Review | The Party House, by Lin Anderson

PartyHouseCoverThe Party House is a small town thriller set shortly after the unnamed-but-clearly-COVID pandemic. A few years ago, some rich folks broke quarantine and threw a big party at an estate in the fictional remote village of Blackrig in the Scottish Highlands. A new strain of the virus infected the local population shortly after that party and resulted in a number of deaths. In the present-day, the pandemic is no longer a problem, but Blackrig residents are still leery when the same party organizers return to party again at the same estate. Some locals decide to deface the property in protest, only to find the body of a young woman who’d disappeared around the same time as the first party.

The novel follows two main characters: the estate gameskeeper Greg, who was present at the first party and knew the victim more intimately than he’d ever admitted to the cops, and his current girlfriend Joanne, who, unbeknownst to Greg, accepts his invitation to Blackrig only because she wants to write about the village on her blog and escape her violent and abusive ex.

The Party House wasn’t bad. The setting was wonderfully depicted; I got a strong sense of the tight-knit village community and the atmosphere of the remote Scottish highlights. The mystery behind Ailsa’s murder was also set up well, with relevant clues doled out over the course of the novel. But the thriller itself just wasn’t very thrilling. The myriad of secrets Greg and Joanne kept from each other, which shaped a lot of the tension throughout the novel, just got annoying after a while, particularly on Joanne’s end. I can understand why Greg may want to keep his past with Ailsa a secret, especially from a new girlfriend, but Joanne writing about Blackrig seemed like such an innocuous tidbit, I don’t get why it took so long for her to reveal it. I can also kinda understand why she may not want to talk about her ex with her current boyfriend, but that secrecy just created so much tension that again, the secrecy felt unnecessary. There was one big secret she kept from Greg that I did understand, but the circumstances behind that reveal came so quickly that it barely seemed worth the build-up.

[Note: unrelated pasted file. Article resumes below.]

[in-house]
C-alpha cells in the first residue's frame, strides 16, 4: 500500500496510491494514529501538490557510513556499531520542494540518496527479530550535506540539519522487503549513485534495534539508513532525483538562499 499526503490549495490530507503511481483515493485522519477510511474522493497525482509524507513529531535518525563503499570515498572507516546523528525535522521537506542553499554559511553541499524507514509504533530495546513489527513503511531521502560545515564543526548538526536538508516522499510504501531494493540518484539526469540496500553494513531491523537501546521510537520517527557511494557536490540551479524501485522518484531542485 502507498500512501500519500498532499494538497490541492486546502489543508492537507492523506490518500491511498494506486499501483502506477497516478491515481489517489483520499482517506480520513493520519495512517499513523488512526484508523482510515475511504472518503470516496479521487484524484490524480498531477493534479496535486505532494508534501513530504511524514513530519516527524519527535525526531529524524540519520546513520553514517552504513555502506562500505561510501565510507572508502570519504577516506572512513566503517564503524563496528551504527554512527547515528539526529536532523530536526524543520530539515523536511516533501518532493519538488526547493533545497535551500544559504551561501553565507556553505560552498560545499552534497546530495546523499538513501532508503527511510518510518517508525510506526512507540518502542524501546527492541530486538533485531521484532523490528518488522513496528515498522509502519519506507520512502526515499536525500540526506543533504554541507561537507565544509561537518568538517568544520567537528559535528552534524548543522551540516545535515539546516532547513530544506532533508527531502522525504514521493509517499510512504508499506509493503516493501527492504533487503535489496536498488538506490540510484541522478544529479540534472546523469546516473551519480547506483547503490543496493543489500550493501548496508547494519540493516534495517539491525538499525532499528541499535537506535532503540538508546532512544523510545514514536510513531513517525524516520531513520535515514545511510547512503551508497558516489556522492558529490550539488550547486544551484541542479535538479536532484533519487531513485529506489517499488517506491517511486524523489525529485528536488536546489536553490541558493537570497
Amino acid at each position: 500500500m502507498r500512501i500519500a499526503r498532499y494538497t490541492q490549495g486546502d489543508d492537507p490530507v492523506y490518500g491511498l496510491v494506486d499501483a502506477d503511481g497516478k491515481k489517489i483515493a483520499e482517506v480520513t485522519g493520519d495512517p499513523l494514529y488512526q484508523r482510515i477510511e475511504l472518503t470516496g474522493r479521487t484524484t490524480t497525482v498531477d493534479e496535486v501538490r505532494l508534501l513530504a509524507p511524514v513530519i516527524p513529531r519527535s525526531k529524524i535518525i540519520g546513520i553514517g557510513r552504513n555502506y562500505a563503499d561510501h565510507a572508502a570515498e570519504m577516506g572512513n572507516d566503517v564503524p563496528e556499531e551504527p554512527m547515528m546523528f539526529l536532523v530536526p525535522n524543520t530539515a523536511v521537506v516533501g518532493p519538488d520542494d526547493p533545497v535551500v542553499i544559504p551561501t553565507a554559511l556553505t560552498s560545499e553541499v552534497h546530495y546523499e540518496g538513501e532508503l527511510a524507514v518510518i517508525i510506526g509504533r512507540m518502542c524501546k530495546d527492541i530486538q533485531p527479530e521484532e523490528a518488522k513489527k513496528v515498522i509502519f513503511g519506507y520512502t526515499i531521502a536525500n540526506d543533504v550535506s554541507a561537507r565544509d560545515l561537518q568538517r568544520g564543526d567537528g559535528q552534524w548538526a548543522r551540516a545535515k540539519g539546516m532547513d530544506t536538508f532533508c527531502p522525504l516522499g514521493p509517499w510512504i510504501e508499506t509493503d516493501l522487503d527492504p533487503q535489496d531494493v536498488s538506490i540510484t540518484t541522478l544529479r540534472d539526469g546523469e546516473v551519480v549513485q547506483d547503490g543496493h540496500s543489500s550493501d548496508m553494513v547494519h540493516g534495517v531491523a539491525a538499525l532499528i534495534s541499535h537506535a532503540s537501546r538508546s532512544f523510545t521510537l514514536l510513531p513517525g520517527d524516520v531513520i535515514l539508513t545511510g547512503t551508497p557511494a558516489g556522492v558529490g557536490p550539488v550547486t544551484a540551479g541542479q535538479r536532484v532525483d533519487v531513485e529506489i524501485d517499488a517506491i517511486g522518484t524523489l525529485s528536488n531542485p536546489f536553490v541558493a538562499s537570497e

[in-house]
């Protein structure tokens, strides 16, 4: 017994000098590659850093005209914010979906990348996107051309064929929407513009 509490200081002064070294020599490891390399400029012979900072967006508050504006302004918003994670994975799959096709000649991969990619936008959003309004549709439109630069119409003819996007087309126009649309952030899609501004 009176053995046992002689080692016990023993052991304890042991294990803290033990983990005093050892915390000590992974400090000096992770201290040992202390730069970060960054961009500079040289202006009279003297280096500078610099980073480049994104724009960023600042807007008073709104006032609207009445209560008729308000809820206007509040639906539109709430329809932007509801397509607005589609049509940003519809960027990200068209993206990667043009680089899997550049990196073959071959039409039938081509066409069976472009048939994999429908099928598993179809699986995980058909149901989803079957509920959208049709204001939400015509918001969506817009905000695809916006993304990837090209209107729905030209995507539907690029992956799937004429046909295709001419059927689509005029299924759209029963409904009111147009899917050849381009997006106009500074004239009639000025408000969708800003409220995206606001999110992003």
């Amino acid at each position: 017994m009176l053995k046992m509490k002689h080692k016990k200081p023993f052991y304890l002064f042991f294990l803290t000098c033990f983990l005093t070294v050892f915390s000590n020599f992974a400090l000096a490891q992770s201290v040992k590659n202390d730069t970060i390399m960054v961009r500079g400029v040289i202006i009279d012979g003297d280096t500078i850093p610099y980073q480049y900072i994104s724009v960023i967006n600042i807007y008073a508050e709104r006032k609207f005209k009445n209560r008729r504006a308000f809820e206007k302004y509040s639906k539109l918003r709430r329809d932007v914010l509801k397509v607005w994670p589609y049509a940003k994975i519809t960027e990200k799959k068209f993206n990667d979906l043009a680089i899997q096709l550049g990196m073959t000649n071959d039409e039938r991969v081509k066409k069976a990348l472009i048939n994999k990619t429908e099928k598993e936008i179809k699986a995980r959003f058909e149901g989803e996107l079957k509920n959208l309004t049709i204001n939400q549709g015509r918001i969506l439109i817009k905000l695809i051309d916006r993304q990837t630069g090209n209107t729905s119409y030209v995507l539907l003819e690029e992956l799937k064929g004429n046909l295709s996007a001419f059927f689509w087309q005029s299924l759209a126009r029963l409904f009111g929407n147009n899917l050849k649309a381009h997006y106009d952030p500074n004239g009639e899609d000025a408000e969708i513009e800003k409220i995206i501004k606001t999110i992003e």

A key element of the story is the depth of Greg and Joanne’s feelings for each other. It’s what drives them to finally open up; it’s what drives another character to do something that set off the entire climax and denouement of the story; and most of all, it’s why the stakes around their secrets are so high in the first place. But while the author takes pains to show us how much the characters love having sex with each other, the emotional arc of their relationship didn’t really have enough of a build-up for me to buy into their connection. I feel like I knew they were growing to love each other only because they said so in their narration or to other characters, but the spark itself fell pretty flat on the page.

The author has penned a bestselling crime series starring forensic scientist Dr Rhona MacLeod. The writing in The Party House is strong enough and the village personalities compelling enough that I may give one of her series mysteries a try. But overall, this book fell flat for me.


Thank you to Publishers Group Canada for a copy of this book in exchange for an honest review.

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